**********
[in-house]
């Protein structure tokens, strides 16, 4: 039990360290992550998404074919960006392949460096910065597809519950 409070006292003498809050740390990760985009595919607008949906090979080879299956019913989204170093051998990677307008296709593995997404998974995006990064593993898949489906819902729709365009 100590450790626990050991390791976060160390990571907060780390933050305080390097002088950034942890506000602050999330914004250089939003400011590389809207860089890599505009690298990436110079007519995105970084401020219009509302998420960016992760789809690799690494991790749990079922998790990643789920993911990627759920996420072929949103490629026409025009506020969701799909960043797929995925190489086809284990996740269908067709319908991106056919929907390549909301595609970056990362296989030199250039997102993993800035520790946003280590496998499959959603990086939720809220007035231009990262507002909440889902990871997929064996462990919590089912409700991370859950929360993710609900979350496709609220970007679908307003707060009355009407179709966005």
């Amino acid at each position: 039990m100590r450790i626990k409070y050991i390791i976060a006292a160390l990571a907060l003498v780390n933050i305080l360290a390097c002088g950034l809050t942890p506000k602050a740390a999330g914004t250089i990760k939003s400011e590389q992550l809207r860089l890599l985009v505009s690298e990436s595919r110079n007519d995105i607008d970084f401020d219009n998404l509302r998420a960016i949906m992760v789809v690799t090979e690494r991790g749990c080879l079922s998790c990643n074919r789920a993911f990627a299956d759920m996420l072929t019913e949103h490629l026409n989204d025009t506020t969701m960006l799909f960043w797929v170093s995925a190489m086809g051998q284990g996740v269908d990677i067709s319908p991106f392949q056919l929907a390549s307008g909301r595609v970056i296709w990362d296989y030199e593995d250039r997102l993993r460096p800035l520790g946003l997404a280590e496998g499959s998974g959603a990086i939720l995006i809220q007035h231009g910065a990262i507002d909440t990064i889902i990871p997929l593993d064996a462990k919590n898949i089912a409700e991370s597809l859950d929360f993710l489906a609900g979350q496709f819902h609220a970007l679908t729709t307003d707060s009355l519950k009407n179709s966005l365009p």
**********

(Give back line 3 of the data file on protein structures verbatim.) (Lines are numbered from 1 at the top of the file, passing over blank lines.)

């Amino acid at each position: 039990m100590r450790i626990k409070y050991i390791i976060a006292a160390l990571a907060l003498v780390n933050i305080l360290a390097c002088g950034l809050t942890p506000k602050a740390a999330g914004t250089i990760k939003s400011e590389q992550l809207r860089l890599l985009v505009s690298e990436s595919r110079n007519d995105i607008d970084f401020d219009n998404l509302r998420a960016i949906m992760v789809v690799t090979e690494r991790g749990c080879l079922s998790c990643n074919r789920a993911f990627a299956d759920m996420l072929t019913e949103h490629l026409n989204d025009t506020t969701m960006l799909f960043w797929v170093s995925a190489m086809g051998q284990g996740v269908d990677i067709s319908p991106f392949q056919l929907a390549s307008g909301r595609v970056i296709w990362d296989y030199e593995d250039r997102l993993r460096p800035l520790g946003l997404a280590e496998g499959s998974g959603a990086i939720l995006i809220q007035h231009g910065a990262i507002d909440t990064i889902i990871p997929l593993d064996a462990k919590n898949i089912a409700e991370s597809l859950d929360f993710l489906a609900g979350q496709f819902h609220a970007l679908t729709t307003d707060s009355l519950k009407n179709s966005l365009p």